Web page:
Anthony had repeatedly lied to the police, and witnesses said they smelled a dead body in her car trunk. But Baez hammered at a hole in the prosecution’s case — uncertainty about how the little girl died — and raised doubt among jurors.
In the Hernandez case, he relentlessly attacked the credibility of the prosecution’s star witness, an admitted drug dealer who was with Hernandez the night two men were killed in a drive-by shooting in Boston. Baez told the jury the man had identified Hernandez as the triggerman to get immunity and save his own skin.
Baez, 48, based in Florida, was relatively inexperienced and unknown before the Anthony trial.
While in law school, he had a one-day stint in the Miami-Dade County prosecutor’s office but said it “didn’t feel right” to him, so he walked across the street to the public defender’s office and offered to work there instead.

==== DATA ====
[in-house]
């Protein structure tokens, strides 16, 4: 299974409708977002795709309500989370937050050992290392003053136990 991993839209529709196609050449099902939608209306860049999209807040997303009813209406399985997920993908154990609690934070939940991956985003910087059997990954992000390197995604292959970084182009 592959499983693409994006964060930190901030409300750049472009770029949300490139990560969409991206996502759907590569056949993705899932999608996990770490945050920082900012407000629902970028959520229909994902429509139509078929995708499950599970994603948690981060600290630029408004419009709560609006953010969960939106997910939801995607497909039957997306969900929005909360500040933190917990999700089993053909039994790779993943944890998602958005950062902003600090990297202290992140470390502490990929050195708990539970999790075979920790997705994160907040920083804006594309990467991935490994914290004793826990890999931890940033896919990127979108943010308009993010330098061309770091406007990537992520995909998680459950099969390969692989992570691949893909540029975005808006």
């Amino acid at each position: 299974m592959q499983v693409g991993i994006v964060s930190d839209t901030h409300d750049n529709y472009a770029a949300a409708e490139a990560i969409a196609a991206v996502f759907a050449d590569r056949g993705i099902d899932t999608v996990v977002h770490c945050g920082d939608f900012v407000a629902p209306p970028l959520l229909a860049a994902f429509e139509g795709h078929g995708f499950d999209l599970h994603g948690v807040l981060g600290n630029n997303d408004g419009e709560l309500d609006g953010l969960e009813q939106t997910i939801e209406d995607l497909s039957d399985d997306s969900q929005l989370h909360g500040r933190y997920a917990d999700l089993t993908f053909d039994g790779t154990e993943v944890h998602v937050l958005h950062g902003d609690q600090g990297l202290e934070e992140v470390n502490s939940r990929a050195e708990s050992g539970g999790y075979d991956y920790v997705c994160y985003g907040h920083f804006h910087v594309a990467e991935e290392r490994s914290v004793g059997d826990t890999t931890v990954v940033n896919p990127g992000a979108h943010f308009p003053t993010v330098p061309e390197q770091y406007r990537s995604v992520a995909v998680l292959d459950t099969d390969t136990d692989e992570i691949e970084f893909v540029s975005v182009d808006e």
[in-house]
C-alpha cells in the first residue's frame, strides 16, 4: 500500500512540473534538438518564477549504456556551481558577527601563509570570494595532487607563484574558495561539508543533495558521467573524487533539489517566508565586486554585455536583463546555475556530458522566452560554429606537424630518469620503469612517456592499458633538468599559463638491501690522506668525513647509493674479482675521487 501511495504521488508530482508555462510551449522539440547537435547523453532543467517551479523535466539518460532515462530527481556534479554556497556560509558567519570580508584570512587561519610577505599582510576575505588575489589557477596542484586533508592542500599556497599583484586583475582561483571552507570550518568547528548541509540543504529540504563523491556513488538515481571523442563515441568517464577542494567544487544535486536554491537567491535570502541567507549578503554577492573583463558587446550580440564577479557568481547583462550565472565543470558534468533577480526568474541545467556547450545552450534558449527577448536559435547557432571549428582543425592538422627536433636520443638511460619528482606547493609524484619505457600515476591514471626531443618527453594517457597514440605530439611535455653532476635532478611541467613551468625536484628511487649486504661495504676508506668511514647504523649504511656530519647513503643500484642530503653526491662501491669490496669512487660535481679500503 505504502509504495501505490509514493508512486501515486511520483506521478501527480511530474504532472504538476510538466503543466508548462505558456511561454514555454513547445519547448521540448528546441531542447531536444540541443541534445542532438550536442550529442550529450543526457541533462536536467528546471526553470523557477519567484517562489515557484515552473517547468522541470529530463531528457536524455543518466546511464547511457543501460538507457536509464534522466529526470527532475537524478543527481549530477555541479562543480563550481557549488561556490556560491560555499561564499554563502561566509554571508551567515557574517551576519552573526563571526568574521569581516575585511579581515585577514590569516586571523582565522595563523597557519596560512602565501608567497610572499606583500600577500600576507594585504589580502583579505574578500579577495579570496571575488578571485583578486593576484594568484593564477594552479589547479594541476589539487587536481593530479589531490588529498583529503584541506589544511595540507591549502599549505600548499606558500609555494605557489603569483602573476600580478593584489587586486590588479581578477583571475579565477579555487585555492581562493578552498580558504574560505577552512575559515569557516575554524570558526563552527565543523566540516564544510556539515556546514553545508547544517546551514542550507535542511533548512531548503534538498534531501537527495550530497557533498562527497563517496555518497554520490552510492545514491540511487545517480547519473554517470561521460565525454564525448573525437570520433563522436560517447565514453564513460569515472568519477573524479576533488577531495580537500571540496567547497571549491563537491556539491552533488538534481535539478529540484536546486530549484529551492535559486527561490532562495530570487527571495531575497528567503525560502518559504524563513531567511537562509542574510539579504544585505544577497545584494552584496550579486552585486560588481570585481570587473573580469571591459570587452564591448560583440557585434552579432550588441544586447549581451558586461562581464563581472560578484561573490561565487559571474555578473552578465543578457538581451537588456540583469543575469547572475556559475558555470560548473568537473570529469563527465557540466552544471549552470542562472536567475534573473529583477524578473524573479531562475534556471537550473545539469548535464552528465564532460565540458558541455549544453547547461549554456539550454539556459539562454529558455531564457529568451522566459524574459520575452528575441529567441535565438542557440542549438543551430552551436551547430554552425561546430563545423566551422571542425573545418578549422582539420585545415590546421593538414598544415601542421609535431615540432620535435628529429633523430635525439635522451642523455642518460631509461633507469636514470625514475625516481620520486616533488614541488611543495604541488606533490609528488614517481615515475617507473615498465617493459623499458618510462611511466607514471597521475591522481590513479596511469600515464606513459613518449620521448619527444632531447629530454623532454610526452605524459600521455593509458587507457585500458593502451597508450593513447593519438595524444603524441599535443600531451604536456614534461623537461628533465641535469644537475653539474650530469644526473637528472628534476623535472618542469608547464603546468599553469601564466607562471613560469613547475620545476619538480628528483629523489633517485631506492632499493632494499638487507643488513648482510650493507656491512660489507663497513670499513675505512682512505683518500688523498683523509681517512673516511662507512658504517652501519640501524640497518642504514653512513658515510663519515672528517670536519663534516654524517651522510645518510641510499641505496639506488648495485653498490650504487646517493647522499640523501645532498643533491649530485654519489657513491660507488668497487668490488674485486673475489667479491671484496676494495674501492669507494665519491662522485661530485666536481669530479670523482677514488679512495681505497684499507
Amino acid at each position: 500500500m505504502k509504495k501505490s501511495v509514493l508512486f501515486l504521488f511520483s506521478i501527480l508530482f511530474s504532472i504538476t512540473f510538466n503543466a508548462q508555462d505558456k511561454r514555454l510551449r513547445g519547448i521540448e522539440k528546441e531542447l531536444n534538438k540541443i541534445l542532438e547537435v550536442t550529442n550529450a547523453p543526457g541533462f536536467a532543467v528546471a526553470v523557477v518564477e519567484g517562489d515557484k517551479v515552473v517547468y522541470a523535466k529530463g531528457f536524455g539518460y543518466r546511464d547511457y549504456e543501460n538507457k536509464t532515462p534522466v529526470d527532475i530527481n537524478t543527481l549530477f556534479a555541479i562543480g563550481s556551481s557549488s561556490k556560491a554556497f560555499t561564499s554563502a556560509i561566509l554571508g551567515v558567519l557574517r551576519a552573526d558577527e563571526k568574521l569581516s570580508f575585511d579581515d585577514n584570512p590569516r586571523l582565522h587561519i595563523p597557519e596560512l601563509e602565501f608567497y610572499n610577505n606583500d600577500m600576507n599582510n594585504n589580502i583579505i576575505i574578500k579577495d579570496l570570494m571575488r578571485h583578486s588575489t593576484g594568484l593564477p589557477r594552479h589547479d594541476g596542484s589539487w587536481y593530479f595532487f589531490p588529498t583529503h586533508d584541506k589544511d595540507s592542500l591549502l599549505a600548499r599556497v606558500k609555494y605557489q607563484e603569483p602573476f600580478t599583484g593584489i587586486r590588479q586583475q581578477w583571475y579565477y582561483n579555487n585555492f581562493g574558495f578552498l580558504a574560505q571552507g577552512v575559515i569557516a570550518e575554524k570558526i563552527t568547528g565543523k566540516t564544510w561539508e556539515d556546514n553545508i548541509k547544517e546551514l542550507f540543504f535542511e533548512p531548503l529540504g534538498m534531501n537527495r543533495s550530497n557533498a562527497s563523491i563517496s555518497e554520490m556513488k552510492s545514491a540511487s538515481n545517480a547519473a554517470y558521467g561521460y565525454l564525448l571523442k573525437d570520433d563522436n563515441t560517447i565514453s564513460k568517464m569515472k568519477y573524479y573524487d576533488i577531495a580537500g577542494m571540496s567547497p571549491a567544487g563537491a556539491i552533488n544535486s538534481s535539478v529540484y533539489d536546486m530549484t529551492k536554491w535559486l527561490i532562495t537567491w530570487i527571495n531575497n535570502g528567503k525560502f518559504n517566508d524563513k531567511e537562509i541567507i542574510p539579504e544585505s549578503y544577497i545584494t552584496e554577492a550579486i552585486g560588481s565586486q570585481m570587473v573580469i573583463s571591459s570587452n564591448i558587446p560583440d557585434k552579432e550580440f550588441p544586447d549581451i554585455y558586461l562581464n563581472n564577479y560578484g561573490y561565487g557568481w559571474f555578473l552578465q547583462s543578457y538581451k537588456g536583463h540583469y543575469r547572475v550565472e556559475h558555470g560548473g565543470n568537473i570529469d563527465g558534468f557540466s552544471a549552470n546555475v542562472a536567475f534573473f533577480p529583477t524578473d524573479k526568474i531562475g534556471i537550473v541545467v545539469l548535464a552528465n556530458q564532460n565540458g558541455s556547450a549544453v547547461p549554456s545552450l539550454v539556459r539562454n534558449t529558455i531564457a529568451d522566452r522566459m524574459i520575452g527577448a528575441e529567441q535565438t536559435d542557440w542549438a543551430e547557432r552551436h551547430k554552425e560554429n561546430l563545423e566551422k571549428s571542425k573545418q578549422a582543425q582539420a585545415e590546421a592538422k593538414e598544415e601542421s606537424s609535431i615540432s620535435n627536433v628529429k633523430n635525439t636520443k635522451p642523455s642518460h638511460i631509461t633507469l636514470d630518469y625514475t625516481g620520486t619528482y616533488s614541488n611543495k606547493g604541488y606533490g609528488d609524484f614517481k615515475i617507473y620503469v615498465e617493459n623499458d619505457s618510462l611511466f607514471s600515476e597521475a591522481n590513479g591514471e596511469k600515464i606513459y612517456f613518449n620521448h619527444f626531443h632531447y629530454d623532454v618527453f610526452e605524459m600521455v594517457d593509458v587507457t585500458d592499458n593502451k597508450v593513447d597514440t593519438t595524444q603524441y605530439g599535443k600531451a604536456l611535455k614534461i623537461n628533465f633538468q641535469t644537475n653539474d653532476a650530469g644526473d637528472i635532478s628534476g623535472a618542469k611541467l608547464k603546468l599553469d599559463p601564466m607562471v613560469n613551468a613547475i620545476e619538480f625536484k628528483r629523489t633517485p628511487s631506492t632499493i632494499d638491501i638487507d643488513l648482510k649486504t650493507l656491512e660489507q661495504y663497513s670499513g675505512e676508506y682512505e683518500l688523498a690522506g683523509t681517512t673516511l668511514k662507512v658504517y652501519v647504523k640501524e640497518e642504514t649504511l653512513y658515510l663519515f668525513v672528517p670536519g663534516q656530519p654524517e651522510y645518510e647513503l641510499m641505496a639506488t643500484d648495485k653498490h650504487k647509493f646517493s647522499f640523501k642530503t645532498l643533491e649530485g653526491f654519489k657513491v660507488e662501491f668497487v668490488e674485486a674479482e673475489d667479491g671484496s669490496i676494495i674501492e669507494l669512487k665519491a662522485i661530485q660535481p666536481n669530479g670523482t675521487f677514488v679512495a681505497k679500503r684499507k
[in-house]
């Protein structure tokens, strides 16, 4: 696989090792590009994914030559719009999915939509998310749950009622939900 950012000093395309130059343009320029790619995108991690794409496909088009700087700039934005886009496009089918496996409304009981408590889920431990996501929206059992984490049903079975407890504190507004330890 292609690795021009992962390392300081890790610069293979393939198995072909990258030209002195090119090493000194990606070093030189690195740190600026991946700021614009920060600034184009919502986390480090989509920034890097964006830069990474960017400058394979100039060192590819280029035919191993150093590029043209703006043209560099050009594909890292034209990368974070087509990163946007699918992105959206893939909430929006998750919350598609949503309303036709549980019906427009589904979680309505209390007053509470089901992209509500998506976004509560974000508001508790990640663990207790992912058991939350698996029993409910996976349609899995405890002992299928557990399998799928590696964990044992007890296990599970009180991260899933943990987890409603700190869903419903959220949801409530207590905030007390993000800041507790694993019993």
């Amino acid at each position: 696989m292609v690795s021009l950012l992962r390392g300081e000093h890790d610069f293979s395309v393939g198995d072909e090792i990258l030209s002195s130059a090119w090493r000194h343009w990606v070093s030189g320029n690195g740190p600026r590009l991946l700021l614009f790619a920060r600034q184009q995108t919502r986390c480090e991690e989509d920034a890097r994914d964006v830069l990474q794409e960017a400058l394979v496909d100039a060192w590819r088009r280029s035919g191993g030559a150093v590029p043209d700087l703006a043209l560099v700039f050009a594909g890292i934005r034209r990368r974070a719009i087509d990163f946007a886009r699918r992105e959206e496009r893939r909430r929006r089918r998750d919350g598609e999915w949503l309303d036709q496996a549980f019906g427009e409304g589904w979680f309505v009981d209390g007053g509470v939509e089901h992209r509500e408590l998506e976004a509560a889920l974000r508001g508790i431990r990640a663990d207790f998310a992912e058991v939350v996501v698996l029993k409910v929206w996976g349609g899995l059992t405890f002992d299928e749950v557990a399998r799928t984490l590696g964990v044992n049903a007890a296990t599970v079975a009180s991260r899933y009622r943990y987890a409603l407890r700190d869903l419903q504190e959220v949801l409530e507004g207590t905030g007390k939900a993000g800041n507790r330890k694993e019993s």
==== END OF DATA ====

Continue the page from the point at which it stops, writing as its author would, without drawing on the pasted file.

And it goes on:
“I absolutely fell in love with it,” he said in a recent interview with The Associated Press. “I got to deal with real people and help them with real problems.”
During the Anthony trial, Fox News commentator Geraldo Rivera popularized the nickname “Juanie Cochran” for Baez, comparing him to the late Johnnie Cochran, the flamboyant lawyer who helped win acquittal for O.J. Simpson.
Celebrity was something Baez never expected. He dropped out of high school and married his girlfriend after she became pregnant, and later earned his GED while in the Navy.
After getting his law degree at Florida’s St. Thomas University, the state bar association prevented him from practicing law for eight years, citing his failure to keep up with child support payments and other debts.
He was admitted to practice law in 2005, and just three years later took on the Anthony case. The trial fascinated the nation, with every twist and turn live-streamed and followed obsessively on social media and in the tabloids.